Home Culture Arts & Entertainment Cohen documentary doesn’t offer much that is groundbreaking

Cohen documentary doesn’t offer much that is groundbreaking

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Marianne Ithelen and Leonard Cohen (Elevation Pictures photo)

The film Marianne And Leonard: Words of Love, depicts an intimate close up of the relationship between Leonard Cohen and one of the most influential women in his life and his work, Marianne Ithelen.

The story begins by focusing on the time Cohen and Ithelen spent together on the Greek island Hydra. During this time, Ithelen became a muse for Cohen’s development as a young artist. They formed a connection which heavily influenced Cohen’s work, their bond lasting until the very end of both of their lives.

Replete with a storage full of stunning rare photos and film footage, the documentary, currently playing at select theatres, excavates another layer of the Leonard Cohen story, allowing viewers a deeper glimpse into his complicated life, especially in the way of his relationships.

It contains an impressive array of personal shots, some notable ones include footage of a naked Cohen swimming in hotel pools, as well as him taking psychedelic drugs and scenes of other iconic backstage moments. The film displays much of Cohen’s offstage eccentricity, adding a more humorous  dimension to Cohen’s character than his usual portrayal as the sombre, “mad artist.”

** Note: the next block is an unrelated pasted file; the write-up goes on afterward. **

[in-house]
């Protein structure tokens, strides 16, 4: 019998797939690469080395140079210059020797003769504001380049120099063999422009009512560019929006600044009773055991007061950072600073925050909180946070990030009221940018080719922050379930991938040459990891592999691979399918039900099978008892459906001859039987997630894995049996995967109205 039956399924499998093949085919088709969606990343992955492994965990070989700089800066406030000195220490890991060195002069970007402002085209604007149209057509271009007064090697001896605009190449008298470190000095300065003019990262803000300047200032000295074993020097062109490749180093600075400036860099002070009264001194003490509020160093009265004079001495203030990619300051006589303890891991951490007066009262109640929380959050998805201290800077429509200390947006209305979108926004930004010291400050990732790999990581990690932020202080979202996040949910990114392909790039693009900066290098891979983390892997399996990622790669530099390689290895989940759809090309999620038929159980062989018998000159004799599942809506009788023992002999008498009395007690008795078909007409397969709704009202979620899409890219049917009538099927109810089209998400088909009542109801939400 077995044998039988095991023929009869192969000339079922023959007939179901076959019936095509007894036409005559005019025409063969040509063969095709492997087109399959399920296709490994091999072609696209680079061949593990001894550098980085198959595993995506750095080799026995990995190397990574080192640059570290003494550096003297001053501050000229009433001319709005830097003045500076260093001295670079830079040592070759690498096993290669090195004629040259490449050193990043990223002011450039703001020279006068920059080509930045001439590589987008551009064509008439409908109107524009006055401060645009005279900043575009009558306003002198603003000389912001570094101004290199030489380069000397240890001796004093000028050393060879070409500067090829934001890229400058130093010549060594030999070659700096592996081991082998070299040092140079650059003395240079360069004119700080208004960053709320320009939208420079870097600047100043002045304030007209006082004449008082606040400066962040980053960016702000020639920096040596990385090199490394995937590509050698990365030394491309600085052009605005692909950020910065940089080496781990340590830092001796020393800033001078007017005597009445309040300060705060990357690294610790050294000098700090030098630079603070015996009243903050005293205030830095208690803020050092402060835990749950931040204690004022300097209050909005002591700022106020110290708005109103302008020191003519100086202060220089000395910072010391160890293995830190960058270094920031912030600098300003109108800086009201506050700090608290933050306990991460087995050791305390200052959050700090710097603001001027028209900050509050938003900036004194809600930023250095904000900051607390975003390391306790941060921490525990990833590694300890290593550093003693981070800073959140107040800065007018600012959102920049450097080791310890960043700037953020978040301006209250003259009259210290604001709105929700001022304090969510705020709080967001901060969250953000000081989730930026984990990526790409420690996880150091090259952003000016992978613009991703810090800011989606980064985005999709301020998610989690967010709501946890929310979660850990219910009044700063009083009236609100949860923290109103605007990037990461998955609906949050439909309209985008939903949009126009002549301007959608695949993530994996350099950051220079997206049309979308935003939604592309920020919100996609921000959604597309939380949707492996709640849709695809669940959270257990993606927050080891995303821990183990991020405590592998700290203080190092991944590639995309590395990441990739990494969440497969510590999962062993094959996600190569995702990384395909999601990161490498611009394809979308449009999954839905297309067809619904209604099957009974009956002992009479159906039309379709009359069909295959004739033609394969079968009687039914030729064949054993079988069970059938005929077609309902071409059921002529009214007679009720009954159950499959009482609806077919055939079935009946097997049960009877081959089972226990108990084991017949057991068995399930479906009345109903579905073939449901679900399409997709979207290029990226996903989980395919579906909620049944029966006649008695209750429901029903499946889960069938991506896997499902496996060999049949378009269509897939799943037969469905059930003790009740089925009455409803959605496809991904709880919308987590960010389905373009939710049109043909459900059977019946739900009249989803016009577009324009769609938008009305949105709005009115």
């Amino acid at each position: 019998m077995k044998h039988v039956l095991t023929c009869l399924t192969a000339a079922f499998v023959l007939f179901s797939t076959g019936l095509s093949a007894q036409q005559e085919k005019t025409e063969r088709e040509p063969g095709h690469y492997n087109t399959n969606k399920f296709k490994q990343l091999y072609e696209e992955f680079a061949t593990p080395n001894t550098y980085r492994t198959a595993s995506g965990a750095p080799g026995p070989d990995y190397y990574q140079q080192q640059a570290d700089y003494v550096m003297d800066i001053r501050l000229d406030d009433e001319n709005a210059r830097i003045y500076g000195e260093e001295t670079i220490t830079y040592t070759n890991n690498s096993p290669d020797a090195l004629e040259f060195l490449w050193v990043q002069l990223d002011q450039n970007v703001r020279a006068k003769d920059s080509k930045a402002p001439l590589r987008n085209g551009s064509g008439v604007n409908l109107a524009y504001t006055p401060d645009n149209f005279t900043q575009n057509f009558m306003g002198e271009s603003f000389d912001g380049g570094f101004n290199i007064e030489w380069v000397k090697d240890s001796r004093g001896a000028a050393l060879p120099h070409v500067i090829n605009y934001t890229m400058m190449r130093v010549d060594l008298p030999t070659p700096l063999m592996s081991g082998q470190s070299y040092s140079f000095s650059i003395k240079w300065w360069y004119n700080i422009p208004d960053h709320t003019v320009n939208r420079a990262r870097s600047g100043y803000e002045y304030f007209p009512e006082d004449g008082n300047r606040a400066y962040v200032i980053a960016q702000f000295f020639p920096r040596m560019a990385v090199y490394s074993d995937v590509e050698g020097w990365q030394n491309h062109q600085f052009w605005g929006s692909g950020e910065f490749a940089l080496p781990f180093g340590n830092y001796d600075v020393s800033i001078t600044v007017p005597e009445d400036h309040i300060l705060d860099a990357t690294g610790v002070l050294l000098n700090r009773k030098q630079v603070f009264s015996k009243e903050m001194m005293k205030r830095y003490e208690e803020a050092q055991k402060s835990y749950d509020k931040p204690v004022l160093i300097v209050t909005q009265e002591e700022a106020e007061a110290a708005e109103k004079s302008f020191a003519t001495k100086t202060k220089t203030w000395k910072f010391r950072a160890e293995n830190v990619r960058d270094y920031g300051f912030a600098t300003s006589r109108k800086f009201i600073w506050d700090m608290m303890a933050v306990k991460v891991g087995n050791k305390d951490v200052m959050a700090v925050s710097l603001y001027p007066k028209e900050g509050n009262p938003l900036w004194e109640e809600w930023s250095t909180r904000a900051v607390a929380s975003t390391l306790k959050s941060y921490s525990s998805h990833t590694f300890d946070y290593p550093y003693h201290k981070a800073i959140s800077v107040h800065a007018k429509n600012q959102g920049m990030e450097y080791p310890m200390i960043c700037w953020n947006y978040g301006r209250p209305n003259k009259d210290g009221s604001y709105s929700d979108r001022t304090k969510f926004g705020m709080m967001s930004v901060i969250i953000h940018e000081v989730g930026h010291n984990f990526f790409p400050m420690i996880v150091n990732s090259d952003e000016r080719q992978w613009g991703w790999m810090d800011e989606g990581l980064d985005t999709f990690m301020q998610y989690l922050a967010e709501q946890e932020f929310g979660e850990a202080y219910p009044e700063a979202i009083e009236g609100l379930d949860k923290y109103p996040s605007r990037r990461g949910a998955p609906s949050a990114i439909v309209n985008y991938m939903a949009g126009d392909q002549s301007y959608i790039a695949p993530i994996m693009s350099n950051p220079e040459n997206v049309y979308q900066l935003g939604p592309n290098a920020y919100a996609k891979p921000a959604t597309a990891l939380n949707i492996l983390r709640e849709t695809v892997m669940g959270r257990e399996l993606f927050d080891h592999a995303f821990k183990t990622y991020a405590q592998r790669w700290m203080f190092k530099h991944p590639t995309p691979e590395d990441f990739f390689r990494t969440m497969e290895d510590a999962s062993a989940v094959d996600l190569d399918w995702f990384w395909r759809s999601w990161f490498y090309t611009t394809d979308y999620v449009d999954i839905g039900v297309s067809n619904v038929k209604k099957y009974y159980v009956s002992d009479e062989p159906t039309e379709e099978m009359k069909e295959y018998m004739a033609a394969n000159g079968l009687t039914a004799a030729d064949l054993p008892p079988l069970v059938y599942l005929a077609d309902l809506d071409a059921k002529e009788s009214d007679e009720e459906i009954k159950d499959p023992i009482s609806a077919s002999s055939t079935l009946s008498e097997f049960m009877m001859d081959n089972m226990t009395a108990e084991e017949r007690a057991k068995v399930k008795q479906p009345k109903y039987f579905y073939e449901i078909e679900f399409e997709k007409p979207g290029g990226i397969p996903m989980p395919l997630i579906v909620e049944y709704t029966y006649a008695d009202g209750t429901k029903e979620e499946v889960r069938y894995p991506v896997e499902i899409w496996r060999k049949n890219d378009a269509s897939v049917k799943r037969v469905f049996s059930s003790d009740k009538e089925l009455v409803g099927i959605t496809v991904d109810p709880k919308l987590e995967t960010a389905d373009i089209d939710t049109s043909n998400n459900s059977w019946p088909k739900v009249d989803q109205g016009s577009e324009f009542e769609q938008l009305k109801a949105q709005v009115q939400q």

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Despite the compilation of in-depth interviews, concert footage and rare personal moments,  the film largely deviates from its original intent. It seems that the underlying narrative of the romance between Ithlen and Cohen could have been condensed into a much shorter film, however, director Nick Broomfield allowed Ithlen’s role to take a back seat in favour of bringing Cohen’s personal life and relationship details to the forefront.

Although the film does offer more insight into the Leonard Cohen story, its guise of revolving around Cohen’s affair with Ithlen seems misguided. As the film progresses, it has less to do with Cohen and Ithlen’s relationship with each passing moment.

Instead, Broomfield successfully weaves together a wide array of source material to offer fans more perspective on Cohen’s off stage persona. The films great collection of artifacts from the Cohen archives is something his fans will surely appreciate, however Broomfield  is not offering much that is groundbreaking or new to Cohen’s long time followers.

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